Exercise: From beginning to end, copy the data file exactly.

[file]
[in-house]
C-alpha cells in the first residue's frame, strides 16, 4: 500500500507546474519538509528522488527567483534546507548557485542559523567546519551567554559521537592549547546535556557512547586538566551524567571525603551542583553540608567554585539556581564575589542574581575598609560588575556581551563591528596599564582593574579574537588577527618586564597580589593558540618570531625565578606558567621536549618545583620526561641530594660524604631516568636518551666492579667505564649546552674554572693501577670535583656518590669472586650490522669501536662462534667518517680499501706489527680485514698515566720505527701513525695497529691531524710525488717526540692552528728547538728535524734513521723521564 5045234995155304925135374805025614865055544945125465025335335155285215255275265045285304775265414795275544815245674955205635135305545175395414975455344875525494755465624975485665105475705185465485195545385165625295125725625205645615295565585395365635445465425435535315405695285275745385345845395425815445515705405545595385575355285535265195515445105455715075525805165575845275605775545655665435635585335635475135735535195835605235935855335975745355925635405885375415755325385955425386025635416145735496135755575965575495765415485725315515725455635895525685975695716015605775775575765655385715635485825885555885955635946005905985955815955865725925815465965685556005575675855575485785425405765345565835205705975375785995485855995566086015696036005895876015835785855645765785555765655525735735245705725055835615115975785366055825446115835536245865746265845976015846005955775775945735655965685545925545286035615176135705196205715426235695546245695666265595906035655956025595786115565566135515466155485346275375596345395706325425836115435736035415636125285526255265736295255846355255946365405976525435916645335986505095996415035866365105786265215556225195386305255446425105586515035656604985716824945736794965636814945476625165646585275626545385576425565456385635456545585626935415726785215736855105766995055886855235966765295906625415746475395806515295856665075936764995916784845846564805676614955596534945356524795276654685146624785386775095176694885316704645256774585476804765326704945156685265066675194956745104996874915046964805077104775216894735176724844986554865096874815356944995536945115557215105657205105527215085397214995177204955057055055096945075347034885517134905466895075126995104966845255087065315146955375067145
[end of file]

[in-house]
C-alpha cells in the first residue's frame, strides 16, 4: 500500500507546474519538509528522488527567483534546507548557485542559523567546519551567554559521537592549547546535556557512547586538566551524567571525603551542583553540608567554585539556581564575589542574581575598609560588575556581551563591528596599564582593574579574537588577527618586564597580589593558540618570531625565578606558567621536549618545583620526561641530594660524604631516568636518551666492579667505564649546552674554572693501577670535583656518590669472586650490522669501536662462534667518517680499501706489527680485514698515566720505527701513525695497529691531524710525488717526540692552528728547538728535524734513521723521564 5045234995155304925135374805025614865055544945125465025335335155285215255275265045285304775265414795275544815245674955205635135305545175395414975455344875525494755465624975485665105475705185465485195545385165625295125725625205645615295565585395365635445465425435535315405695285275745385345845395425815445515705405545595385575355285535265195515445105455715075525805165575845275605775545655665435635585335635475135735535195835605235935855335975745355925635405885375415755325385955425386025635416145735496135755575965575495765415485725315515725455635895525685975695716015605775775575765655385715635485825885555885955635946005905985955815955865725925815465965685556005575675855575485785425405765345565835205705975375785995485855995566086015696036005895876015835785855645765785555765655525735735245705725055835615115975785366055825446115835536245865746265845976015846005955775775945735655965685545925545286035615176135705196205715426235695546245695666265595906035655956025595786115565566135515466155485346275375596345395706325425836115435736035415636125285526255265736295255846355255946365405976525435916645335986505095996415035866365105786265215556225195386305255446425105586515035656604985716824945736794965636814945476625165646585275626545385576425565456385635456545585626935415726785215736855105766995055886855235966765295906625415746475395806515295856665075936764995916784845846564805676614955596534945356524795276654685146624785386775095176694885316704645256774585476804765326704945156685265066675194956745104996874915046964805077104775216894735176724844986554865096874815356944995536945115557215105657205105527215085397214995177204955057055055096945075347034885517134905466895075126995104966845255087065315146955375067145